Inter-Network High-Order Functional Connectivity (IN-HOFC) and its Alteration in Patients with Mild Cognitive Impairment

  • Han Zhang
  • Panteleimon Giannakopoulos
  • Sven Haller
  • Dinggang ShenEmail author
  • Seong-Whan Lee
  • Shijun QiuEmail author
Original Article


Little is known about the high-order interactions among brain regions measured by the similarity of higher-order features (other than the raw blood-oxygen-level-dependent signals) which can characterize higher-level brain functional connectivity (FC). Previously, we proposed FC topographical profile-based high-order FC (HOFC) and found that this metric could provide supplementary information to traditional FC for early Alzheimer’s disease (AD) detection. However, whether such findings apply to network-level brain functional integration is unknown. In this paper, we propose an extended HOFC method, termed inter-network high-order FC (IN-HOFC), as a useful complement to the traditional inter-network FC methods, for characterizing more complex organizations among the large-scale brain networks. In the IN-HOFC, both network definition and inter-network FC are defined in a high-order manner. To test whether IN-HOFC is more sensitive to cognition decline due to brain diseases than traditional inter-network FC, 77 mild cognitive impairments (MCIs) and 89 controls are compared among the conventional methods and our IN-HOFC. The result shows that IN-HOFCs among three temporal lobe-related high-order networks are dampened in MCIs. The impairment of IN-HOFC is especially found between the anterior and posterior medial temporal lobe and could be a potential MCI biomarker at the network level. The competing network-level low-order FC methods, however, either revealing less or failing to detect any group difference. This work demonstrates the biological meaning and potential diagnostic value of the IN-HOFC in clinical neuroscience studies.


Functional magnetic resonance imaging (fMRI) Mild cognitive impairment (MCI) Alzheimer’s disease (AD) Functional connectivity Brain network High-order 



This work is supported in part by NIH grants (EB006733, EB008374, EB009634, MH100217, AG041721, AG049371 and AG042599). We have no conflict of interest to declare.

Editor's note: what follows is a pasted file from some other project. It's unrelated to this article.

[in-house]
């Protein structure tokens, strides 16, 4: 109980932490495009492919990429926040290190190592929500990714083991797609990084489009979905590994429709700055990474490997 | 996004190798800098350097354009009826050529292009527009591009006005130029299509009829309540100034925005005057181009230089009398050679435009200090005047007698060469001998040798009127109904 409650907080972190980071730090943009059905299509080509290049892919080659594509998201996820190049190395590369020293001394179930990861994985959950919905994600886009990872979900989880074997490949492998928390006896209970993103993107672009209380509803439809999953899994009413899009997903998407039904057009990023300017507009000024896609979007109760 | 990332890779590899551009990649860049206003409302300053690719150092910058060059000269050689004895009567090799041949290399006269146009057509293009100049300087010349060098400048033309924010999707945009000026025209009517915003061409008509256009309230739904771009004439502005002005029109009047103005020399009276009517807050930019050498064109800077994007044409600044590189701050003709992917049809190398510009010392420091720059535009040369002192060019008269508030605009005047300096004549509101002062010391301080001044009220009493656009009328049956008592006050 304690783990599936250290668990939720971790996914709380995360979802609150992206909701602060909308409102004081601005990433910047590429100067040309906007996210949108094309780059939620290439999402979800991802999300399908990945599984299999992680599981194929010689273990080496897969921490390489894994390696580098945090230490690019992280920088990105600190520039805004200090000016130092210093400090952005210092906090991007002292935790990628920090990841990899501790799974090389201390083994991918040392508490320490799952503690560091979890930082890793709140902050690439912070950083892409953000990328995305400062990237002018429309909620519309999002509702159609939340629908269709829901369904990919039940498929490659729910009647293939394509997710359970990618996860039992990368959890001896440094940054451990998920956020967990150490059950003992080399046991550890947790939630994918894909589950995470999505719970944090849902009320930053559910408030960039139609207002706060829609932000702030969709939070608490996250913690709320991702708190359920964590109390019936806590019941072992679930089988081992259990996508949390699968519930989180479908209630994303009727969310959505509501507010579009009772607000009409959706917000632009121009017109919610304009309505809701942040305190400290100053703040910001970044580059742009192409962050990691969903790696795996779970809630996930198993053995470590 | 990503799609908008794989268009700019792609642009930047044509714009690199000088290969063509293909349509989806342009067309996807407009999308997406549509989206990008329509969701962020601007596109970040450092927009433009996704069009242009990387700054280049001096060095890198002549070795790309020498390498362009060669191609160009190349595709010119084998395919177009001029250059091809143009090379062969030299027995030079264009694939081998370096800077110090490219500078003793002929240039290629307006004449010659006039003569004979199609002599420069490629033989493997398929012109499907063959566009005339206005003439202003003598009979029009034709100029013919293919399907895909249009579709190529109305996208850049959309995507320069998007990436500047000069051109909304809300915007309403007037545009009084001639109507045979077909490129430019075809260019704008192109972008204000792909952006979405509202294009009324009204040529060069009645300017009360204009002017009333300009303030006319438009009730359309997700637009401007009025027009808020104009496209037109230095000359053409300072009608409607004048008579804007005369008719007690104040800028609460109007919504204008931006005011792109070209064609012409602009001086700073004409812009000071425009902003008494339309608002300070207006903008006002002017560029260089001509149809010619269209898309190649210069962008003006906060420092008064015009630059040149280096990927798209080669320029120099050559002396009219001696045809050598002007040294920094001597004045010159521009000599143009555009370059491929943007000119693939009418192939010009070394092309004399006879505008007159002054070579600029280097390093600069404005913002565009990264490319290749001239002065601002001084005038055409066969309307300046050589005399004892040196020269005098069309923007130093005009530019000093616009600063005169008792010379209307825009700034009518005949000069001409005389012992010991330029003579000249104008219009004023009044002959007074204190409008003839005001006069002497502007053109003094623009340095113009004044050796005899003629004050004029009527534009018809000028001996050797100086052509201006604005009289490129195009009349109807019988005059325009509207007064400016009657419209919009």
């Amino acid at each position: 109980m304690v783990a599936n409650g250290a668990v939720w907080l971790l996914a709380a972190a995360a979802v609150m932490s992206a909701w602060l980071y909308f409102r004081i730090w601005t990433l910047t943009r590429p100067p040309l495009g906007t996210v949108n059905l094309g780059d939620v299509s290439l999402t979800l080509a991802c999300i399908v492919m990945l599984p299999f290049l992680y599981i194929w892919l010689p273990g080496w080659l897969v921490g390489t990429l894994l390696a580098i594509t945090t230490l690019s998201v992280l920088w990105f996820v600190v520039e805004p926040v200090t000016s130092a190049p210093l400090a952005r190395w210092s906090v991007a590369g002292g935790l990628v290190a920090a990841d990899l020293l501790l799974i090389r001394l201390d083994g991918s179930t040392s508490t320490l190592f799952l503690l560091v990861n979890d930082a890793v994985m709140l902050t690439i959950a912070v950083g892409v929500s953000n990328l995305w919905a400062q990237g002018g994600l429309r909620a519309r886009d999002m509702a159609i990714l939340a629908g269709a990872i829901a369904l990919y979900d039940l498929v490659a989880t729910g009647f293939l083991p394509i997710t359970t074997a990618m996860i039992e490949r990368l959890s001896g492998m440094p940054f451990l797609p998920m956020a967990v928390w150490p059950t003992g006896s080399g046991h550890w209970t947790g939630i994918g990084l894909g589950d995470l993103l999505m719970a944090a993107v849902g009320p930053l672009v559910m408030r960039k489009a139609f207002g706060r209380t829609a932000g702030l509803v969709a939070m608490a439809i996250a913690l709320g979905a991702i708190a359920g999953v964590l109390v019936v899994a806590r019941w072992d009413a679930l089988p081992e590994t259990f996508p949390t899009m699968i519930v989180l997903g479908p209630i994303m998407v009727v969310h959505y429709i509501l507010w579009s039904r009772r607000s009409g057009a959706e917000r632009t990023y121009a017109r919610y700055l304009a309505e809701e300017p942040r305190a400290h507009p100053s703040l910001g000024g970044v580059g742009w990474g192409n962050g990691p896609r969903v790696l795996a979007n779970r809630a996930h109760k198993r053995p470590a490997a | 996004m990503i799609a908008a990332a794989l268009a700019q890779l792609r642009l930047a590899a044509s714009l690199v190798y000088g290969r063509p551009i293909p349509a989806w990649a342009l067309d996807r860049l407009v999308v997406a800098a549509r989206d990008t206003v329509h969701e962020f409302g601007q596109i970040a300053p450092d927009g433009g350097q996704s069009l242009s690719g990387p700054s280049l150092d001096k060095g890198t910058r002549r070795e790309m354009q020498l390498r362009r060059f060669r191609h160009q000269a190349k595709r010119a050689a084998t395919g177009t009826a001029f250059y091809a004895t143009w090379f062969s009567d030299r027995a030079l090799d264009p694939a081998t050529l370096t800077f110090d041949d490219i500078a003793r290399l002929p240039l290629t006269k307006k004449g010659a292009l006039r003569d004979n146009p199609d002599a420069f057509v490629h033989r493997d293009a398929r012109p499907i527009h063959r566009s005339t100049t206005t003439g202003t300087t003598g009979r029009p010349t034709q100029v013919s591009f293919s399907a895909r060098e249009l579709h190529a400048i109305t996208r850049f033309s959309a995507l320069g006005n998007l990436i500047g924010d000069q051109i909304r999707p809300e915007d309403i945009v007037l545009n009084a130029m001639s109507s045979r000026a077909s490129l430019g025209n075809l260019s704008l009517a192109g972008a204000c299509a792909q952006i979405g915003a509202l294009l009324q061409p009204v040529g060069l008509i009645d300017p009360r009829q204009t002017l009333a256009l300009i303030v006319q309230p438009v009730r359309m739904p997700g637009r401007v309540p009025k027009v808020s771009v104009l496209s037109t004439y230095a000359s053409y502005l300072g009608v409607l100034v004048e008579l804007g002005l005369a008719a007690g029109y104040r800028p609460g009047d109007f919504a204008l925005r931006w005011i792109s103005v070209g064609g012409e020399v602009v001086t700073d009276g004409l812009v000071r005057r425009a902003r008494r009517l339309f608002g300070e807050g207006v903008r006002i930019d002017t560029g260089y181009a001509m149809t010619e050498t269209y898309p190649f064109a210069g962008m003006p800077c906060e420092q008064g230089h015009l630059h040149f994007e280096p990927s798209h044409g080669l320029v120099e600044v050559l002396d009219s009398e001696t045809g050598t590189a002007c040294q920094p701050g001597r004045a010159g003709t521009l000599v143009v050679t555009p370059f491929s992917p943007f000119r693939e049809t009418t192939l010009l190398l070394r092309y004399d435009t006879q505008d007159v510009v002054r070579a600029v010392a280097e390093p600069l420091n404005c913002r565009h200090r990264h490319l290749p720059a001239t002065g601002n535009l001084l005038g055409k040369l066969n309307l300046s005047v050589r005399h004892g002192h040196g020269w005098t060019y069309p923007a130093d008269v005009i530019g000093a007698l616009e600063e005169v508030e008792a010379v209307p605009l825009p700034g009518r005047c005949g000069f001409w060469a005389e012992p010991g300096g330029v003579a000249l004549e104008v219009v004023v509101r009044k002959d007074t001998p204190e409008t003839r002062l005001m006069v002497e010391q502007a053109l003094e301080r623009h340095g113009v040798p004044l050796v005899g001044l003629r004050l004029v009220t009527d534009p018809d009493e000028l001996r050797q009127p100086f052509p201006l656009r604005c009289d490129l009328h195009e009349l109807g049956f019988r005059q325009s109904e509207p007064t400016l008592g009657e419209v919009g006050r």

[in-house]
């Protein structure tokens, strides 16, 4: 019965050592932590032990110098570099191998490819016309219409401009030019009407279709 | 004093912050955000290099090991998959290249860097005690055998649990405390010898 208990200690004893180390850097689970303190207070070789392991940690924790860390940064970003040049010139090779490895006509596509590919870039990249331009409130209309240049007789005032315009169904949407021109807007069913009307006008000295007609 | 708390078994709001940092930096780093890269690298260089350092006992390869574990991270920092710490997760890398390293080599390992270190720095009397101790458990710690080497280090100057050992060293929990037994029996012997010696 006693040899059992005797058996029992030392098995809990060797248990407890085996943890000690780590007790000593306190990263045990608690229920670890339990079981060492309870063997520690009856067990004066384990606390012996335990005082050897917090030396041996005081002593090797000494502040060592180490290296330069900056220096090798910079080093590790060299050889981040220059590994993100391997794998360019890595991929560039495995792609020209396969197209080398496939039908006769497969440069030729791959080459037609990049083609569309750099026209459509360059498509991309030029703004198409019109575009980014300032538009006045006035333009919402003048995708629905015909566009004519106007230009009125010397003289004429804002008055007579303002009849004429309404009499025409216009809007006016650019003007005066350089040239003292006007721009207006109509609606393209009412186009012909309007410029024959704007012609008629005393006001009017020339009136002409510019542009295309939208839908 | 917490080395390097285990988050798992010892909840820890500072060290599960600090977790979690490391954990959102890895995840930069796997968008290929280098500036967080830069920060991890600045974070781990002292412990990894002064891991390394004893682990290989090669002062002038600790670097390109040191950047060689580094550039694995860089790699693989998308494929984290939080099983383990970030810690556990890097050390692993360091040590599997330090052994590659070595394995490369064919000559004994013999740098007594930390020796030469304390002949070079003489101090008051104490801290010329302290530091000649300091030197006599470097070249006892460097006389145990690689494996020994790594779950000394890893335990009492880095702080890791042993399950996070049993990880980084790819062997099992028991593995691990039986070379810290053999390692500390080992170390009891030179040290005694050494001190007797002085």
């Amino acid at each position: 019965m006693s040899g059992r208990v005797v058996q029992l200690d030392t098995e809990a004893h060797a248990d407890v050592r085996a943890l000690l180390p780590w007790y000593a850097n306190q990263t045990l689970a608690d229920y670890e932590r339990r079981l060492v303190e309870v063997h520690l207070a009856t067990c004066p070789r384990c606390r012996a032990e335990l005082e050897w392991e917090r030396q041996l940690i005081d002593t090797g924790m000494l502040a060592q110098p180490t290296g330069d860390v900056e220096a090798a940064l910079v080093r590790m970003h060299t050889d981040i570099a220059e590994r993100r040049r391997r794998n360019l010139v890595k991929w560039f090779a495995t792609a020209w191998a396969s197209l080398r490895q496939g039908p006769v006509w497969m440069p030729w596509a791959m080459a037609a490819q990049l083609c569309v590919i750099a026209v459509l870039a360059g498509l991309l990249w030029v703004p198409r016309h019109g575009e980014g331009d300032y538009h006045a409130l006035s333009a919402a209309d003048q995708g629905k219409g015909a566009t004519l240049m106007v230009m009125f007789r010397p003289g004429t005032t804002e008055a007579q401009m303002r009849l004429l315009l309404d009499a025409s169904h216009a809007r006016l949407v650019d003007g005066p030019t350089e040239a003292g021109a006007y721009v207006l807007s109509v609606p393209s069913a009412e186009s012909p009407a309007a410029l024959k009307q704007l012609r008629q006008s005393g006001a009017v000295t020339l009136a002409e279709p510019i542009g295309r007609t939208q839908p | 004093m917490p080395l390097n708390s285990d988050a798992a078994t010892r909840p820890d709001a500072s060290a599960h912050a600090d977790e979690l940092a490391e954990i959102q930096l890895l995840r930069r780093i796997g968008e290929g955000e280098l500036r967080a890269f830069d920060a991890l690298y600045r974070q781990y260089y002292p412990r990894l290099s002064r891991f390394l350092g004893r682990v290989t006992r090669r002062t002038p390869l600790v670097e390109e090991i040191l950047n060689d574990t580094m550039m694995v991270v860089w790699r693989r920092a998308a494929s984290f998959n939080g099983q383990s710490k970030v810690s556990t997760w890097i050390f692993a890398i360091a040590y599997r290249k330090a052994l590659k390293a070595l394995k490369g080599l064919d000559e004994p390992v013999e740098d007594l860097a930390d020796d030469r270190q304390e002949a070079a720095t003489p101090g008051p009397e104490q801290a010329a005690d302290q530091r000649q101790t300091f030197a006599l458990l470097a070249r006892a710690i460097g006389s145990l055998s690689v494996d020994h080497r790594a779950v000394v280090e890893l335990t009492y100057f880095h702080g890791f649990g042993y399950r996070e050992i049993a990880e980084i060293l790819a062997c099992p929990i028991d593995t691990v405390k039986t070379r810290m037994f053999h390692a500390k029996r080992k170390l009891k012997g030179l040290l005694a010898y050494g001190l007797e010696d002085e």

1. Allen, E. A., Erhardt, E. B., Damaraju, E., Gruner, W., Segall, J. M., Silva, R. F., Havlicek, M., Rachakonda, S., Fries, J., Kalyanam, R., Michael, A. M., Caprihan, A., Turner, J. A., Eichele, T., Adelsheim, S., Bryan, A. D., Bustillo, J., Clark, V. P., Feldstein Ewing, S. W., Filbey, F., Ford, C. C., Hutchison, K., Jung, R. E., Kiehl, K. A., Kodituwakku, P., Komesu, Y. M., Mayer, A. R., Pearlson, G. D., Phillips, J. P., Sadek, J. R., Stevens, M., Teuscher, U., Thoma, R. J., & Calhoun, V. D. (2011). A baseline for the multivariate comparison of resting-state networks. Front Syst Neurosci, 5, 2.PubMedPubMedCentralGoogle Scholar
  2. Bai, F., Zhang, Z., Yu, H., Shi, Y., Yuan, Y., Zhu, W., Zhang, X., & Qian, Y. (2008). Default-mode network activity distinguishes amnestic type mild cognitive impairment from healthy aging: A combined structural and resting-state functional MRI study. Neurosci Lett, 438, 111–115.PubMedGoogle Scholar
  3. Barkhof, F., Haller, S., & Rombouts, S. A. (2014). Resting-state functional MR imaging: A new window to the brain. Radiology, 272, 29–49.PubMedGoogle Scholar
  4. Beckmann, C. F., DeLuca, M., Devlin, J. T., & Smith, S. M. (2005). Investigations into resting-state connectivity using independent component analysis. Philos Trans R Soc Lond Ser B Biol Sci, 360, 1001–1013.Google Scholar
  5. Bellec, P., Rosa-Neto, P., Lyttelton, O. C., Benali, H., & Evans, A. C. (2010). Multi-level bootstrap analysis of stable clusters in resting-state fMRI. Neuroimage, 51, 1126–1139.PubMedGoogle Scholar
  6. Bijsterbosch, J., Smith, S., Forster, S., John, O. P., & Bishop, S. J. (2014). Resting state correlates of subdimensions of anxious affect. J Cogn Neurosci, 26, 914–926.PubMedGoogle Scholar
  7. Bonner, M. F., & Price, A. R. (2013). Where is the anterior temporal lobe and what does it do? J Neurosci, 33, 4213–4215.PubMedPubMedCentralGoogle Scholar
  8. Brier, M. R., Thomas, J. B., Snyder, A. Z., Benzinger, T. L., Zhang, D., Raichle, M. E., Holtzman, D. M., Morris, J. C., & Ances, B. M. (2012). Loss of intranetwork and internetwork resting state functional connections with Alzheimer's disease progression. J Neurosci, 32, 8890–8899.PubMedPubMedCentralGoogle Scholar